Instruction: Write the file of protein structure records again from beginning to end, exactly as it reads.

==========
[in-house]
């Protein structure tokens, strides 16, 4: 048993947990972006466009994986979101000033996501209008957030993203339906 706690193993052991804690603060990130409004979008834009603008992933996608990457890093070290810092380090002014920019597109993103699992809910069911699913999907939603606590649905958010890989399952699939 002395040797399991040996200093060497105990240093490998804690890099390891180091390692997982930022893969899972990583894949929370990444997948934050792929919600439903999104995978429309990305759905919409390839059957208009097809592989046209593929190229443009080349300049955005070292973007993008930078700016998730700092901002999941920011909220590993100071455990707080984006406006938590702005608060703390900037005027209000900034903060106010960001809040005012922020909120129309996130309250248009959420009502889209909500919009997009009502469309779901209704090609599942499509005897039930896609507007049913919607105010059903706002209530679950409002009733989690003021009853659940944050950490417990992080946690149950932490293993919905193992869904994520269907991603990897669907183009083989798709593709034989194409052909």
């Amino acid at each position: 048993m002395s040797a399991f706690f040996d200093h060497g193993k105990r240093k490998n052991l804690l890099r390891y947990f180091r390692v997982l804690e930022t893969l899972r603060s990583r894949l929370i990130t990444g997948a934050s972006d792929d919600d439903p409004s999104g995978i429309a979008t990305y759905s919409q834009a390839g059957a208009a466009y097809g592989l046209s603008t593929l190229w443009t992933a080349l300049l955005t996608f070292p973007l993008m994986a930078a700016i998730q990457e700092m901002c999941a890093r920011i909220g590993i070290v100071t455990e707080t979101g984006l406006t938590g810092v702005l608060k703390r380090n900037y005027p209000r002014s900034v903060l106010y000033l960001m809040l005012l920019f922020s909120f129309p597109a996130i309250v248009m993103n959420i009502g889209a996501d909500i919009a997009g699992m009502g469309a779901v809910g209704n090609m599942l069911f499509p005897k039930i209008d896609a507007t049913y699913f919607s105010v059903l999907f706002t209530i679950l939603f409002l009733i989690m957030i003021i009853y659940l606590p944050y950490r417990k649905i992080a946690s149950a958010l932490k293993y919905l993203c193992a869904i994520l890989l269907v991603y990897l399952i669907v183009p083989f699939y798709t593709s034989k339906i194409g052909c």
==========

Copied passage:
[in-house]
């Protein structure tokens, strides 16, 4: 048993947990972006466009994986979101000033996501209008957030993203339906 706690193993052991804690603060990130409004979008834009603008992933996608990457890093070290810092380090002014920019597109993103699992809910069911699913999907939603606590649905958010890989399952699939 002395040797399991040996200093060497105990240093490998804690890099390891180091390692997982930022893969899972990583894949929370990444997948934050792929919600439903999104995978429309990305759905919409390839059957208009097809592989046209593929190229443009080349300049955005070292973007993008930078700016998730700092901002999941920011909220590993100071455990707080984006406006938590702005608060703390900037005027209000900034903060106010960001809040005012922020909120129309996130309250248009959420009502889209909500919009997009009502469309779901209704090609599942499509005897039930896609507007049913919607105010059903706002209530679950409002009733989690003021009853659940944050950490417990992080946690149950932490293993919905193992869904994520269907991603990897669907183009083989798709593709034989194409052909």
């Amino acid at each position: 048993m002395s040797a399991f706690f040996d200093h060497g193993k105990r240093k490998n052991l804690l890099r390891y947990f180091r390692v997982l804690e930022t893969l899972r603060s990583r894949l929370i990130t990444g997948a934050s972006d792929d919600d439903p409004s999104g995978i429309a979008t990305y759905s919409q834009a390839g059957a208009a466009y097809g592989l046209s603008t593929l190229w443009t992933a080349l300049l955005t996608f070292p973007l993008m994986a930078a700016i998730q990457e700092m901002c999941a890093r920011i909220g590993i070290v100071t455990e707080t979101g984006l406006t938590g810092v702005l608060k703390r380090n900037y005027p209000r002014s900034v903060l106010y000033l960001m809040l005012l920019f922020s909120f129309p597109a996130i309250v248009m993103n959420i009502g889209a996501d909500i919009a997009g699992m009502g469309a779901v809910g209704n090609m599942l069911f499509p005897k039930i209008d896609a507007t049913y699913f919607s105010v059903l999907f706002t209530i679950l939603f409002l009733i989690m957030i003021i009853y659940l606590p944050y950490r417990k649905i992080a946690s149950a958010l932490k293993y919905l993203c193992a869904i994520l890989l269907v991603y990897l399952i669907v183009p083989f699939y798709t593709s034989k339906i194409g052909c």